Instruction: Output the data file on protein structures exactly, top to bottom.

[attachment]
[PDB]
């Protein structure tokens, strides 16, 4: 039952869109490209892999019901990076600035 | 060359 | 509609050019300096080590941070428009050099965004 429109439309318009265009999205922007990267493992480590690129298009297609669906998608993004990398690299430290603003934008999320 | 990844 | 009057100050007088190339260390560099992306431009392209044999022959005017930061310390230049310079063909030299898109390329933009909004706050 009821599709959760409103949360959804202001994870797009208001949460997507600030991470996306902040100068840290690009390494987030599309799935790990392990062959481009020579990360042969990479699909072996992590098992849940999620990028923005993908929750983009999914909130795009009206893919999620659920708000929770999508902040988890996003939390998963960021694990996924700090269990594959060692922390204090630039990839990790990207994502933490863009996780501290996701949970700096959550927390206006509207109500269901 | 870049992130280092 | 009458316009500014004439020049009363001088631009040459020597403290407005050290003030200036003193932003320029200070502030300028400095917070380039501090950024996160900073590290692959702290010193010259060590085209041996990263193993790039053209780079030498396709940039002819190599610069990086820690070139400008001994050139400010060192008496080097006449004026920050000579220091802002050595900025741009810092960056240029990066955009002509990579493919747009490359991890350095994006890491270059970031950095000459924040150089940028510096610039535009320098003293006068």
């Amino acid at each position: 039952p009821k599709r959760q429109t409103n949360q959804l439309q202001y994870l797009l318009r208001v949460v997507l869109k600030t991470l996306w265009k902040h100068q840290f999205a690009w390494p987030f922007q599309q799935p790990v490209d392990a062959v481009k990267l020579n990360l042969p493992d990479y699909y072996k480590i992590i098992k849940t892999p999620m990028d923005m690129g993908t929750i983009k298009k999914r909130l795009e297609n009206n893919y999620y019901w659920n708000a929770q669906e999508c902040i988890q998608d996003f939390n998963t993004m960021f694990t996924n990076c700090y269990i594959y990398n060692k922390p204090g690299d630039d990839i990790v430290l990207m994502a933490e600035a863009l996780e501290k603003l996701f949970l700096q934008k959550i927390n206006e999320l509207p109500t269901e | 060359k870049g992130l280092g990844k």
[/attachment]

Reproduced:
[PDB]
């Protein structure tokens, strides 16, 4: 039952869109490209892999019901990076600035 | 060359 | 509609050019300096080590941070428009050099965004 429109439309318009265009999205922007990267493992480590690129298009297609669906998608993004990398690299430290603003934008999320 | 990844 | 009057100050007088190339260390560099992306431009392209044999022959005017930061310390230049310079063909030299898109390329933009909004706050 009821599709959760409103949360959804202001994870797009208001949460997507600030991470996306902040100068840290690009390494987030599309799935790990392990062959481009020579990360042969990479699909072996992590098992849940999620990028923005993908929750983009999914909130795009009206893919999620659920708000929770999508902040988890996003939390998963960021694990996924700090269990594959060692922390204090630039990839990790990207994502933490863009996780501290996701949970700096959550927390206006509207109500269901 | 870049992130280092 | 009458316009500014004439020049009363001088631009040459020597403290407005050290003030200036003193932003320029200070502030300028400095917070380039501090950024996160900073590290692959702290010193010259060590085209041996990263193993790039053209780079030498396709940039002819190599610069990086820690070139400008001994050139400010060192008496080097006449004026920050000579220091802002050595900025741009810092960056240029990066955009002509990579493919747009490359991890350095994006890491270059970031950095000459924040150089940028510096610039535009320098003293006068």
């Amino acid at each position: 039952p009821k599709r959760q429109t409103n949360q959804l439309q202001y994870l797009l318009r208001v949460v997507l869109k600030t991470l996306w265009k902040h100068q840290f999205a690009w390494p987030f922007q599309q799935p790990v490209d392990a062959v481009k990267l020579n990360l042969p493992d990479y699909y072996k480590i992590i098992k849940t892999p999620m990028d923005m690129g993908t929750i983009k298009k999914r909130l795009e297609n009206n893919y999620y019901w659920n708000a929770q669906e999508c902040i988890q998608d996003f939390n998963t993004m960021f694990t996924n990076c700090y269990i594959y990398n060692k922390p204090g690299d630039d990839i990790v430290l990207m994502a933490e600035a863009l996780e501290k603003l996701f949970l700096q934008k959550i927390n206006e999320l509207p109500t269901e | 060359k870049g992130l280092g990844k």